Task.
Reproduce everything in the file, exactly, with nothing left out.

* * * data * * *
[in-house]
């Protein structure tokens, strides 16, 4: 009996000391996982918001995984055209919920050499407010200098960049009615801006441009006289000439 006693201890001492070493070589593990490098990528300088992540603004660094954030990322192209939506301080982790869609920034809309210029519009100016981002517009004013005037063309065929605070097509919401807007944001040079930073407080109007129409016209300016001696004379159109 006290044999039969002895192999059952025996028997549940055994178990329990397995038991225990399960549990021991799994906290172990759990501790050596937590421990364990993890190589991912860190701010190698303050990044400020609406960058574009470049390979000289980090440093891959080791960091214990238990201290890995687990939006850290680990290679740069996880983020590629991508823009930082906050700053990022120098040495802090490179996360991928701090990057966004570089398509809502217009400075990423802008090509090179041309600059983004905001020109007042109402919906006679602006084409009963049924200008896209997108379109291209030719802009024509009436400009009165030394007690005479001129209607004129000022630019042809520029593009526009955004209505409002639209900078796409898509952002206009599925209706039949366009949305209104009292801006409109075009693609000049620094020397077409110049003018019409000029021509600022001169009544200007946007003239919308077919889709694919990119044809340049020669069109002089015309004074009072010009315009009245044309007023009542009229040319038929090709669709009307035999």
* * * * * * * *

[in-house]
């Protein structure tokens, strides 16, 4: 009996000391996982918001995984055209919920050499407010200098960049009615801006441009006289000439 006693201890001492070493070589593990490098990528300088992540603004660094954030990322192209939506301080982790869609920034809309210029519009100016981002517009004013005037063309065929605070097509919401807007944001040079930073407080109007129409016209300016001696004379159109 006290044999039969002895192999059952025996028997549940055994178990329990397995038991225990399960549990021991799994906290172990759990501790050596937590421990364990993890190589991912860190701010190698303050990044400020609406960058574009470049390979000289980090440093891959080791960091214990238990201290890995687990939006850290680990290679740069996880983020590629991508823009930082906050700053990022120098040495802090490179996360991928701090990057966004570089398509809502217009400075990423802008090509090179041309600059983004905001020109007042109402919906006679602006084409009963049924200008896209997108379109291209030719802009024509009436400009009165030394007690005479001129209607004129000022630019042809520029593009526009955004209505409002639209900078796409898509952002206009599925209706039949366009949305209104009292801006409109075009693609000049620094020397077409110049003018019409000029021509600022001169009544200007946007003239919308077919889709694919990119044809340049020669069109002089015309004074009072010009315009009245044309007023009542009229040319038929090709669709009307035999």